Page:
CANopen Lift is suitable for very small applications as well as for complex systems. Over the last ten years, the CiA 417 specification has been extended. It covers modern system requirements including pre-emptive maintenance and the link to cloud services. Since CiA 417 version 2.1.0, the boot-up and program download procedure is introduced. The CiA 814-1 application note provides the implementation hints for the CiA 417 compliant bootloader.

In the first days of CANopen Lift, there were available just a very few car drive units compliant with CiA 417. But those days are gone, nowadays, there are several man ufacturers offering CANopen Lift electric inverters. Some companies providing CANopen Lift inverters are, in alphabetic order, for example Control Techniques, Fuji, Gefran, Liftequip, Yaskawa, and Ziehl-Abegg. Most of them have already participated in CANopen Lift plugfests organized by CAN in Automation. In these plugfests, the interoperability to CANopen Lift host controllers featuring car drive controller functionality is approved. One of the market-leading CANopen Lift controller suppliers is Boehnke & Partner. In the last years, the company alone has delivered already about 25 000 CANopen Lift based host controllers. The potential of CANopen Lift has been recognized and so further devices are currently being developed. Other lift controller providers include, for example in alphabetic order, Bucher Hydraulics (on page 39 of the CAN Newsletter magazine you will find an article from them), Elfin, Elgo, Intec, Kollmorgen, RST, Safeline, Sprinte, Thor Engineering, Weber, and of course, a range of others. The list of companies providing CANopen Lift capable products is a very long one.

A little throwback

In 2019, the CAN Newsletter reported about one of the biggest projects with a CANopen Lift control system almost done in Sweden. In the Globen Shopping mall 29 lifts use CANopen Lift controllers. In a special issue of the CAN Newsletter in 2013, the project Mora Hospital was described. The lifts were undergoing modernization as one of the elements in the streamlining of care at Mora Hospital. The CANopen Lift control system collects external calls and priority lift calls are freely programmable. The position of the car is indicated on the FD4-CAN floor displays connected to the CANopen Lift network. In the same CAN Newsletter issue, there are reports about CANopen Lift applications for public means of transport. KoĢˆlner Verkehrs-Betriebe (KVB) in Cologne (Germany) and the Metro in Brussels (Belgium) decided to equip their new lifts with controls, operating and display panels, and further assembly groups with CANopen technique. These examples proof, CANopen Lift can be found everywhere.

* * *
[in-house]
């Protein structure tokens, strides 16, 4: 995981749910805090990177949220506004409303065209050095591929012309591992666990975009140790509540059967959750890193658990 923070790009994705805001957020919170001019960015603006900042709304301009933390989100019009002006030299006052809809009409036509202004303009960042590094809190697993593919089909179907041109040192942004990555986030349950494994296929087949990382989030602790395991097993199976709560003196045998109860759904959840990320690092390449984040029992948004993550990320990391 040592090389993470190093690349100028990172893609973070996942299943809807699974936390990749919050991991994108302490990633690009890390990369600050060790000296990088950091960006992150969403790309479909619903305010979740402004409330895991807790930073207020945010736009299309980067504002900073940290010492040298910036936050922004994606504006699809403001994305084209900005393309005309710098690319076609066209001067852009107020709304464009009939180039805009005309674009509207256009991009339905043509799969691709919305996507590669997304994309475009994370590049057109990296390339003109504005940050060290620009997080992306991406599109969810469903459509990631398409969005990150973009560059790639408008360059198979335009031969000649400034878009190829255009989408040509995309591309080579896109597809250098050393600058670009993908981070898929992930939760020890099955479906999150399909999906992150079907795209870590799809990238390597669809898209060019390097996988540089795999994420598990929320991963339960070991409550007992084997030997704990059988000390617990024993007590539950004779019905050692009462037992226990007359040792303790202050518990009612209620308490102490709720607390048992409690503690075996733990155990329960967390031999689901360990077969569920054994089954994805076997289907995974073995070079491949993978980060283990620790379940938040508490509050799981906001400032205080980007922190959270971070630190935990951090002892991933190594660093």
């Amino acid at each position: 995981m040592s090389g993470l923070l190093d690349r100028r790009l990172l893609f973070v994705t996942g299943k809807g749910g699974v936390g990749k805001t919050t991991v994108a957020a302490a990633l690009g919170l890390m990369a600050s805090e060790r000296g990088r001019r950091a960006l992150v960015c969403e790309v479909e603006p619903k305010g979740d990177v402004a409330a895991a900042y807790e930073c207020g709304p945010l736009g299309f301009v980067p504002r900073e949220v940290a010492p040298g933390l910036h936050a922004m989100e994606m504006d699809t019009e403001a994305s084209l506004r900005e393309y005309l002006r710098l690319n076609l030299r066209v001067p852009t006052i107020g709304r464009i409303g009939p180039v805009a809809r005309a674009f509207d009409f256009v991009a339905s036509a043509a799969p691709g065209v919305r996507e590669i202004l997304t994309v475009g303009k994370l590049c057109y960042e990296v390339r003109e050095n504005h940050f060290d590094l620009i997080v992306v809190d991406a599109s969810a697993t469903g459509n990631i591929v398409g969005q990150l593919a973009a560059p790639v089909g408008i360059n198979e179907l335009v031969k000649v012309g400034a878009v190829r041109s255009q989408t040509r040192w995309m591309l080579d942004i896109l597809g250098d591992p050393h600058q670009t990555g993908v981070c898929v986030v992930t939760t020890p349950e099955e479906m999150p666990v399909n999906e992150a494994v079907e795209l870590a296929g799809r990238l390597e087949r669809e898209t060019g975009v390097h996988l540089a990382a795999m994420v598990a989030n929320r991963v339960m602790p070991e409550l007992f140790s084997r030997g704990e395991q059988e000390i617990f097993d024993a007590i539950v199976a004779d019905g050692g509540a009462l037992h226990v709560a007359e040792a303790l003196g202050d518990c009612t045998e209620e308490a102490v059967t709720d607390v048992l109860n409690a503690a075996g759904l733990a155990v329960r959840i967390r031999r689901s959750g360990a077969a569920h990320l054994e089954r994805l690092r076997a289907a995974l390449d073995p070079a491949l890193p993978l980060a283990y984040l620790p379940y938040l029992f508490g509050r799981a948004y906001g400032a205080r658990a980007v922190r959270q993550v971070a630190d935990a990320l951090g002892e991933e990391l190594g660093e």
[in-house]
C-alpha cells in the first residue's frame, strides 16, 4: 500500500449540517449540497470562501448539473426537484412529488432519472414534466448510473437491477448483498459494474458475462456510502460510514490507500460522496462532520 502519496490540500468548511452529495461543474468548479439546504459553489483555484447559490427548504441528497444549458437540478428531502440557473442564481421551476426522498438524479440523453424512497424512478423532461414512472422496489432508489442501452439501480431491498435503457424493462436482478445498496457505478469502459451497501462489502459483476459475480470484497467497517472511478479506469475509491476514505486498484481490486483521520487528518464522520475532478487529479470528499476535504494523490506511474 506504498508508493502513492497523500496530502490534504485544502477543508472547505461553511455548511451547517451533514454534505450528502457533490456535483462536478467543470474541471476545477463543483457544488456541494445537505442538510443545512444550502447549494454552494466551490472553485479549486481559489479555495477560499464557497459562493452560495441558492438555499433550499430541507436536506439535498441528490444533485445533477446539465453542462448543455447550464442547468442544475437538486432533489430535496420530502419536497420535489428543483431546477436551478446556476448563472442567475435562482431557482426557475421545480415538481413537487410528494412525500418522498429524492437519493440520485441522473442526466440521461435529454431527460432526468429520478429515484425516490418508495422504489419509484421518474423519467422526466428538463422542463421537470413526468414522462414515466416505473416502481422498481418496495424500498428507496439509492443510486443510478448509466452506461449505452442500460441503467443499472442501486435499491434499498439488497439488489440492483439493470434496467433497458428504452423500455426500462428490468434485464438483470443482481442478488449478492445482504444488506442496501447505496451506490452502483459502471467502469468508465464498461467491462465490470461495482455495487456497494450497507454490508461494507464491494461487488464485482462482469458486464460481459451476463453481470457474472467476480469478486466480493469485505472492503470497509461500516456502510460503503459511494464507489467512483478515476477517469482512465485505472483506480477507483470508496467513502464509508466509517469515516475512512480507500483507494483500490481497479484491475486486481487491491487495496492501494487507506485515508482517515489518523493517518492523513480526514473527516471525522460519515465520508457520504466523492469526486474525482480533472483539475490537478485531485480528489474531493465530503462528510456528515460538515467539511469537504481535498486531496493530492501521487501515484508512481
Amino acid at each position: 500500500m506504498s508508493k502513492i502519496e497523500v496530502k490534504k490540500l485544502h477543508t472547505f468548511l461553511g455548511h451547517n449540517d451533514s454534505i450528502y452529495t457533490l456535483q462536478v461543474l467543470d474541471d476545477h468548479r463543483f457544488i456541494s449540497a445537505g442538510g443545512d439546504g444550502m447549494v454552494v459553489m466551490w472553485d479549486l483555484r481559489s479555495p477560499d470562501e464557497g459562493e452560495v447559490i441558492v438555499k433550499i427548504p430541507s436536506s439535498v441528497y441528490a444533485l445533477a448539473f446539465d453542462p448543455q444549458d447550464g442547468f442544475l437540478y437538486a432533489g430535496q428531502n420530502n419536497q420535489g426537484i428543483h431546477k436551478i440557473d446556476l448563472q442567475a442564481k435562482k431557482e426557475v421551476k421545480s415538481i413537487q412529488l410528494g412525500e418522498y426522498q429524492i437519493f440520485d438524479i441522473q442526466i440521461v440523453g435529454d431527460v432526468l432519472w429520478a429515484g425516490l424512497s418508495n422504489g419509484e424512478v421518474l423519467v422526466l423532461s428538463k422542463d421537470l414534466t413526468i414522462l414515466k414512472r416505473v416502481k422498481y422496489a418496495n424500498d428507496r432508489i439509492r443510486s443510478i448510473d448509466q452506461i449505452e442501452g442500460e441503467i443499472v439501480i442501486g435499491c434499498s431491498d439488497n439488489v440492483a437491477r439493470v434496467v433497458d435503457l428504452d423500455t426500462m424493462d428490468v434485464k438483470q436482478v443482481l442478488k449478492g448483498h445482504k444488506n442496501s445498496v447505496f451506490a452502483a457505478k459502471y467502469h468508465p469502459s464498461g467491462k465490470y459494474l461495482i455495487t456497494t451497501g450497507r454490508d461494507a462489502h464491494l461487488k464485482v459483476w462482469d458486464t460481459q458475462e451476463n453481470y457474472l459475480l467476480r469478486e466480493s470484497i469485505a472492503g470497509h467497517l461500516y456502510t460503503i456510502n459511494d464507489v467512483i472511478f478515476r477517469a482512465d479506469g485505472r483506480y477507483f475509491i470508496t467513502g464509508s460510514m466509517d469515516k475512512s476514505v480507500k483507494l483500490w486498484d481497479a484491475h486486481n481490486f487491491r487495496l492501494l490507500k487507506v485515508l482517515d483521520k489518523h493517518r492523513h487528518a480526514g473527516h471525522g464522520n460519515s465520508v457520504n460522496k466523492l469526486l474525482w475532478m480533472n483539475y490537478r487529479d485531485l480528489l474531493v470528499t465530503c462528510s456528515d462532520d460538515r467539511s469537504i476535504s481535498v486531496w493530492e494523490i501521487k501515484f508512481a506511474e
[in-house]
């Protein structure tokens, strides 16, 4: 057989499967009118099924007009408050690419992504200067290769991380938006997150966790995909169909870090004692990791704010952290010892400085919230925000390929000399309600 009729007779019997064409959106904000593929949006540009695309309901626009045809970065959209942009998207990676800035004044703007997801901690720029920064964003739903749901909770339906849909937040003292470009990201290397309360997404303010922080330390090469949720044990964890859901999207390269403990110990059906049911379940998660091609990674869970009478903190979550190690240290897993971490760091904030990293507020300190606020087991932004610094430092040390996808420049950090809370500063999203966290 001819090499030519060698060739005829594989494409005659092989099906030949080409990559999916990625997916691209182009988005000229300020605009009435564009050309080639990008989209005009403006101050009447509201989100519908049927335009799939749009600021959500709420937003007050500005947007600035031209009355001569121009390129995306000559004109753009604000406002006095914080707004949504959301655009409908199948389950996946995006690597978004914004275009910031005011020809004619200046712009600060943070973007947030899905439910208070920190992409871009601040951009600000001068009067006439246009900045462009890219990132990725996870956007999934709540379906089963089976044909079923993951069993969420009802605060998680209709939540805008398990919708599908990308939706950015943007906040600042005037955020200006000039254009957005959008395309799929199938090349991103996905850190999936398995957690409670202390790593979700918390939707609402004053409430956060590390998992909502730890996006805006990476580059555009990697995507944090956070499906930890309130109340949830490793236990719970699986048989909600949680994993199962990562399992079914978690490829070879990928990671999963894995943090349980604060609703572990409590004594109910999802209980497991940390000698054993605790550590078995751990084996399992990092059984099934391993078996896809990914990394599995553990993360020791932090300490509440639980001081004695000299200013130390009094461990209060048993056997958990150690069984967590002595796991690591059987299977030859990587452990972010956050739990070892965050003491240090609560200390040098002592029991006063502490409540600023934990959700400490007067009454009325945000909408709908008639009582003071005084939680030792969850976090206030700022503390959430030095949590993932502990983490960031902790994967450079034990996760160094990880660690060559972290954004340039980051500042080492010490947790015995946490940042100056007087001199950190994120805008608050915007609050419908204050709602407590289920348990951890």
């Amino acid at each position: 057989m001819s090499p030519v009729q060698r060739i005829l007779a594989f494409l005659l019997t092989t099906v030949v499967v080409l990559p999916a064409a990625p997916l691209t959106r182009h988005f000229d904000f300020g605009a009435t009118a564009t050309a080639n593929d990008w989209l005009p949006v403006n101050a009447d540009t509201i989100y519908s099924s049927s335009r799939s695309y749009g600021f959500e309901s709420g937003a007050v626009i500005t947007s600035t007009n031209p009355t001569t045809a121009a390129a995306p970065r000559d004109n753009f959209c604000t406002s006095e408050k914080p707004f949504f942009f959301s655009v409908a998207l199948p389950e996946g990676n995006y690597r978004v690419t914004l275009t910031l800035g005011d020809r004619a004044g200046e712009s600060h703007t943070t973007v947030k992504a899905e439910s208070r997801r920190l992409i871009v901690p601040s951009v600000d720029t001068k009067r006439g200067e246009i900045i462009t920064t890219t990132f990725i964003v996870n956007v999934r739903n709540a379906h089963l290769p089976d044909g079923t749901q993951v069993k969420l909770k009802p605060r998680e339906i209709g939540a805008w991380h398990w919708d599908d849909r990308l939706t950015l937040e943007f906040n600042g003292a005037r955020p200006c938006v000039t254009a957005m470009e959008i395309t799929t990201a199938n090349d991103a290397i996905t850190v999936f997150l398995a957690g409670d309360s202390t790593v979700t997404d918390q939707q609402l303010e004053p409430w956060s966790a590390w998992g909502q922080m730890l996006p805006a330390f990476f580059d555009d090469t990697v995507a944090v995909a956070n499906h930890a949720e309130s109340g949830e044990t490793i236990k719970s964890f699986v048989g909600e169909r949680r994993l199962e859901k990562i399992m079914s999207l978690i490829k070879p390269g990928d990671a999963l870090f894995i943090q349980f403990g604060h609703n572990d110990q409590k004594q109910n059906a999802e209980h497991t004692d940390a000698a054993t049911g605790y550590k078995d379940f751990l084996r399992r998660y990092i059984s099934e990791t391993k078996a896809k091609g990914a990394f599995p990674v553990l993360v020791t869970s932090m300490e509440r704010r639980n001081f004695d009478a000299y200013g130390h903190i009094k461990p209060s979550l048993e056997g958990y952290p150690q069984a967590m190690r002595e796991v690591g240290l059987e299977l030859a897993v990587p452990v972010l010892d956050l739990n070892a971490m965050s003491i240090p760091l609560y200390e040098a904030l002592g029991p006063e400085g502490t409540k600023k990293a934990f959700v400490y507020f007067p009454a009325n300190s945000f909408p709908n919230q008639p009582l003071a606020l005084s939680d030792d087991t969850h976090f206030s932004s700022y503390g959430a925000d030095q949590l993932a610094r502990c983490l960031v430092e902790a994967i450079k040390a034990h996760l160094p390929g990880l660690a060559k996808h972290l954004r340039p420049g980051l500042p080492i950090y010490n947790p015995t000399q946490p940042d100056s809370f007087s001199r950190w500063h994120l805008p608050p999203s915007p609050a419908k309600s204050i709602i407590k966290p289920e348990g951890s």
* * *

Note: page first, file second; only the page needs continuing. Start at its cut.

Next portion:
In the Globen Shopping mall 29 lifts use CANopen Lift controllers (Source: Hisselektronik)

CANopen Lift plugfests

As already mentioned above, many providers of CANopen Lift products test their devices on interoperability during plugfests organized by CiA. On request, the nonprofit association organizes plugfests for its members. This is done to detect system integration problems before the products are shipped to customers. CiA members implementing the CiA 417 profile in their CANopen Lift devices proof jointly that their products provide plug-and-play capability. CANopen Lift controller suppliers can provide a list of interoperable devices and CANopen Lift unit vendors can provide a list of interoperable controllers. This helps to simplify system integration. System designers get a better understanding of the problems occurring during component respectively device integration. The participants learn from each other, together they solve interoperability issues. They share their experiences regarding functionality of CAN components, CANopen devices, and CAN-based network systems. Last but not least, the results of plugfests are a valuable input for improving of the related CiA specifications. The CiA association is a neutral platform to maintain the CiA 417 application profile specification and to organize plugfests. It also provides supplier- and product-independent training and education services.

CANopen Lift today

The CiA special interest group (SIG) lift control (CANopen Lift) maintains the CiA 417 specification series. The SIG constantly improves functional description of the application and communication interface for specified CiA lift components and the lift host controller. Furthermore, SIG also introduces new application functions and new lift component specifications. The purpose is to provide highly-readable specifications for implementing interoperable CiA 417 devices for lift manufacturers and system designers. SIG lift control approves release of CiA 417 specification versions with key functionalities and even retains previous specification versions to become publicly available to widespread and improve acceptance of CANopen in the elevator markets. In April 2022, CiA provides a free-of-charge webinar regarding lift control.

If you would like to read the full article, you can download it free of charge or you download the entire magazine.


Publish date

CAN Newsletter March 2022